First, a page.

I guess it's a solid no for us in the medium term and we will wait to see what it brings for the early adopters.
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Old 13-08-2020, 17:38   #10
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Re: Integrel Generator "Replacement"

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But thatís not the real issue, the real issue is that the front end of the crankshaft of a normal engine is not designed to have significant HP withdrawn from it, the rear is. The front end is designed to provide accessory power, normal alternator and water pump, maybe power steering pump etc as these motors are also used in forklifts etc. Look at the difference in the crankshaft bearings and it becomes apparent.

Yanmar went to a great deal of effort writing a section of their installation manual specifying exactly how much power can be extracted from the front end of the crankshaft and even gave you a formula to calculate it if you added another pulley in front of the existing one, apparently overhang reduces the amount of power that can be extracted.
Good points! Do you know if there are any generalizable rules on PTO? Our old 6cyl NA Perkins say in the manual your can take upto 6kW from the PTO (which I assume include the alternator plus anything else driven from gears or belt, like pumps). But they don't go into any detail on "overhang" or anything other than a basic number of 6kW...
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Old 13-08-2020, 18:43   #11
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Re: Integrel Generator "Replacement"

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Good points! Do you know if there are any generalizable rules on PTO? Our old 6cyl NA Perkins say in the manual your can take upto 6kW from the PTO (which I assume include the alternator plus anything else driven from gears or belt, like pumps). But they don't go into any detail on "overhang" or anything other than a basic number of 6kW...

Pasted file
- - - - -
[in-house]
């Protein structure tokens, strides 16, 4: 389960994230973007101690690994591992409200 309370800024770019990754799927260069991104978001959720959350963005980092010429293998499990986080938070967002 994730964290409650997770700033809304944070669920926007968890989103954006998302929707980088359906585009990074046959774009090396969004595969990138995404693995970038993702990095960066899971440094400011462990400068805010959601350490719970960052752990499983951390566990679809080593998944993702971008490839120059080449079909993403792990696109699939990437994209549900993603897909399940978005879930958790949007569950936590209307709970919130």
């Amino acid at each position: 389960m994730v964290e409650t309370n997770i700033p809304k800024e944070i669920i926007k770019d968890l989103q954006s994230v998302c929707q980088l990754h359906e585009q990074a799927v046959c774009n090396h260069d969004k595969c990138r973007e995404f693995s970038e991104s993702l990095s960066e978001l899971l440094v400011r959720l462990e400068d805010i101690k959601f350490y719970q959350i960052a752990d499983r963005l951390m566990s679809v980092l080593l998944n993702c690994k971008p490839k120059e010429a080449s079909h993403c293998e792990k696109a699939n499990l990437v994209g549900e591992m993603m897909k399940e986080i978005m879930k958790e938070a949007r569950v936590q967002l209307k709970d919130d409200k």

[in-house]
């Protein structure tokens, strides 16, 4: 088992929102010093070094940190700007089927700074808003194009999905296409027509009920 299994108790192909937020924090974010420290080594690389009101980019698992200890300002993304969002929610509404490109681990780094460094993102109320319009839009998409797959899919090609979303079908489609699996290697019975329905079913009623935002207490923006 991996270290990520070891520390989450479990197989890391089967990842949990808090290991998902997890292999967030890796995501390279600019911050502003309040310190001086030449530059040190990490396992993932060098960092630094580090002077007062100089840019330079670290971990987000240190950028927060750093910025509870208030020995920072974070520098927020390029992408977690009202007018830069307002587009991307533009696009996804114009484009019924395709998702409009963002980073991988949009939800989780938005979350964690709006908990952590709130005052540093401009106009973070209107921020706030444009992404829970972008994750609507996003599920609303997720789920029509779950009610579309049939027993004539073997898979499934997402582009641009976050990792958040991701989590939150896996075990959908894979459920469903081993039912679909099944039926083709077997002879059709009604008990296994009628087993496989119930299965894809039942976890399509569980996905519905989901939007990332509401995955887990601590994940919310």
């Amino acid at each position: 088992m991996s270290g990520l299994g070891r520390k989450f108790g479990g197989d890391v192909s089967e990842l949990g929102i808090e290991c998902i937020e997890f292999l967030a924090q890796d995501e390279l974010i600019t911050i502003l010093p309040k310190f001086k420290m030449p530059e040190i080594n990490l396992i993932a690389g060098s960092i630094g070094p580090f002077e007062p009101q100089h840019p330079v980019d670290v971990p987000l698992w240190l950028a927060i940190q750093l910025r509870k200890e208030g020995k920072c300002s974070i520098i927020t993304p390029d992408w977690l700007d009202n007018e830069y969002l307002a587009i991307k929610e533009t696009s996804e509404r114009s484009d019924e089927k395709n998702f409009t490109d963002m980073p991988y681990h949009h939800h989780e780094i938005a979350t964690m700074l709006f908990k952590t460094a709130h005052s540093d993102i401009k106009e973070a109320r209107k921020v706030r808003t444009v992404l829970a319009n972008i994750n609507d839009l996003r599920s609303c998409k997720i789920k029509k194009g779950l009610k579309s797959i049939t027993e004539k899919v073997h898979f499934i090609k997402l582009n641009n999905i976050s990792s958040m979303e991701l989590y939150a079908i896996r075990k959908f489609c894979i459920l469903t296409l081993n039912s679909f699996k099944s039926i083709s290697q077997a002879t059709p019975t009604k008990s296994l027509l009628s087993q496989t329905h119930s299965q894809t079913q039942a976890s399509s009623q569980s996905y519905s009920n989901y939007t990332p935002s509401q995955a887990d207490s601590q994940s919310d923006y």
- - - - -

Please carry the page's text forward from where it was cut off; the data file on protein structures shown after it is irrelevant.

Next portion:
I know of no general rules, I doubt there would be any, as motors are as different as people, not individual motors, but say a Perkins and a Yanmar have significant differences.
My opinion whatever that’s worth is that if Perkins says that motor can withstand 6 KW, my assumption would be from the factory pulley position, and that number includes all loads, water pump, alternator, whatever there is there, but a little in front probably wouldn’t kill it.
Of course these are not hard and fast limits, nothing is, by that I mean if the redline for an engine is 3600 RPM, it’s not going to blow up at 3610. But continual operation beyond 3600 may likely cause increased wear.

Often times limitations are the way they are because if you stay within the published limit, the engine will last until it’s designed life limit. Now some get upset when I say an engine has a designed life limit, but they certainly do. You have to design to something.No engine or very few engines anyway are designed to last as long as is possible, to do that would cost a fortune, mean the engine is way heavier and bigger and lower RPM etc than It’s competitors.
So when ever anything is being designed, through analysis the Engineers determine that component will last as long as the rest of the engine is designed to, it does little good to design a 10,000 hour engine if the crankshaft will fatigue and break at 3,000, because of course then you have a less than 3000 hour engine, not a 10,000 hour one. On the flip side it’s not efficient to have a 50,000 hour crankshaft either.

So what I am saying is that it’s very unlikely that the Integral will cause a Yanmar to wallow out it’s front crankshaft bearing soon after it’s installed, but Yanmar set those limits for a reason, and again in my opinion it’s likely a lifeing issue.
It’s extremely common in turbine engines, operate at one set of limits and your TBO is 10,000 hours, operate the identical engine at higher limits and the TBO comes down proportionately.
TBO is time between overhaul.

Now everything I said is just my opinion. I am not saying anyone is wrong nor am I belittling anyone.